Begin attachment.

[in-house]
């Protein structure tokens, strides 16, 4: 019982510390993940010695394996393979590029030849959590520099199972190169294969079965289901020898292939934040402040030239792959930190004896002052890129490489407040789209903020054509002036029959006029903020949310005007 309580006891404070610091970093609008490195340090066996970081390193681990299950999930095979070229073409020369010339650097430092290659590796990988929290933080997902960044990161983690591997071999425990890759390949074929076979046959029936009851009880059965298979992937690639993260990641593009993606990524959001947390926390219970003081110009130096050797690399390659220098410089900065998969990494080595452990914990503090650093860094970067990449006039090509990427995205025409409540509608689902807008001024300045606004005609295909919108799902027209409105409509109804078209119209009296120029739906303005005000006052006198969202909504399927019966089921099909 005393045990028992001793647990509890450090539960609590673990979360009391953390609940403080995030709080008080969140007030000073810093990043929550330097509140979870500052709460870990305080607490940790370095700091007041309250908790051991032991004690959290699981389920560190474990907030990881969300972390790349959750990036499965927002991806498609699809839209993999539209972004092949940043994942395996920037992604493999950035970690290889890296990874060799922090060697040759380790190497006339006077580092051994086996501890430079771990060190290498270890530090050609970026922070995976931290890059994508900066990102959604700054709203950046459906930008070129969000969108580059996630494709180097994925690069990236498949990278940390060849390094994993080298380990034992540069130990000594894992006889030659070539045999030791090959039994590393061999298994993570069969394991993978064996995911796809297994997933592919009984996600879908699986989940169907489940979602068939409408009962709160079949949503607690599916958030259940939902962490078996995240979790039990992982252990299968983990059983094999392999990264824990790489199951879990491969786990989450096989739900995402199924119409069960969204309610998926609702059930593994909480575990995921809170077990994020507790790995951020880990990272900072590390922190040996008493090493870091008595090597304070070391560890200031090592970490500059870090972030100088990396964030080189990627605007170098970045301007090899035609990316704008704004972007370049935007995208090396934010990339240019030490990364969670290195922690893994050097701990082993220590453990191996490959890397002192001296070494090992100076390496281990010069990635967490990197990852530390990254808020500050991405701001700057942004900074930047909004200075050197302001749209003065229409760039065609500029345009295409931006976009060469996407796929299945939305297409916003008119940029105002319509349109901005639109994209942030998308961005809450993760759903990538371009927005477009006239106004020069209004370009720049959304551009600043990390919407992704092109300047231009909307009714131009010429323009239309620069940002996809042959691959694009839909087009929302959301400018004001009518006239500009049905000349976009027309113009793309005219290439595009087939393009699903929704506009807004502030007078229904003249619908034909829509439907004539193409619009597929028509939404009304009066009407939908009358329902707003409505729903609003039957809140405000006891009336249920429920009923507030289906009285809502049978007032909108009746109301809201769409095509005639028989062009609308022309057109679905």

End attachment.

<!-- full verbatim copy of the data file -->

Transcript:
[in-house]
């Protein structure tokens, strides 16, 4: 019982510390993940010695394996393979590029030849959590520099199972190169294969079965289901020898292939934040402040030239792959930190004896002052890129490489407040789209903020054509002036029959006029903020949310005007 309580006891404070610091970093609008490195340090066996970081390193681990299950999930095979070229073409020369010339650097430092290659590796990988929290933080997902960044990161983690591997071999425990890759390949074929076979046959029936009851009880059965298979992937690639993260990641593009993606990524959001947390926390219970003081110009130096050797690399390659220098410089900065998969990494080595452990914990503090650093860094970067990449006039090509990427995205025409409540509608689902807008001024300045606004005609295909919108799902027209409105409509109804078209119209009296120029739906303005005000006052006198969202909504399927019966089921099909 005393045990028992001793647990509890450090539960609590673990979360009391953390609940403080995030709080008080969140007030000073810093990043929550330097509140979870500052709460870990305080607490940790370095700091007041309250908790051991032991004690959290699981389920560190474990907030990881969300972390790349959750990036499965927002991806498609699809839209993999539209972004092949940043994942395996920037992604493999950035970690290889890296990874060799922090060697040759380790190497006339006077580092051994086996501890430079771990060190290498270890530090050609970026922070995976931290890059994508900066990102959604700054709203950046459906930008070129969000969108580059996630494709180097994925690069990236498949990278940390060849390094994993080298380990034992540069130990000594894992006889030659070539045999030791090959039994590393061999298994993570069969394991993978064996995911796809297994997933592919009984996600879908699986989940169907489940979602068939409408009962709160079949949503607690599916958030259940939902962490078996995240979790039990992982252990299968983990059983094999392999990264824990790489199951879990491969786990989450096989739900995402199924119409069960969204309610998926609702059930593994909480575990995921809170077990994020507790790995951020880990990272900072590390922190040996008493090493870091008595090597304070070391560890200031090592970490500059870090972030100088990396964030080189990627605007170098970045301007090899035609990316704008704004972007370049935007995208090396934010990339240019030490990364969670290195922690893994050097701990082993220590453990191996490959890397002192001296070494090992100076390496281990010069990635967490990197990852530390990254808020500050991405701001700057942004900074930047909004200075050197302001749209003065229409760039065609500029345009295409931006976009060469996407796929299945939305297409916003008119940029105002319509349109901005639109994209942030998308961005809450993760759903990538371009927005477009006239106004020069209004370009720049959304551009600043990390919407992704092109300047231009909307009714131009010429323009239309620069940002996809042959691959694009839909087009929302959301400018004001009518006239500009049905000349976009027309113009793309005219290439595009087939393009699903929704506009807004502030007078229904003249619908034909829509439907004539193409619009597929028509939404009304009066009407939908009358329902707003409505729903609003039957809140405000006891009336249920429920009923507030289906009285809502049978007032909108009746109301809201769409095509005639028989062009609308022309057109679905």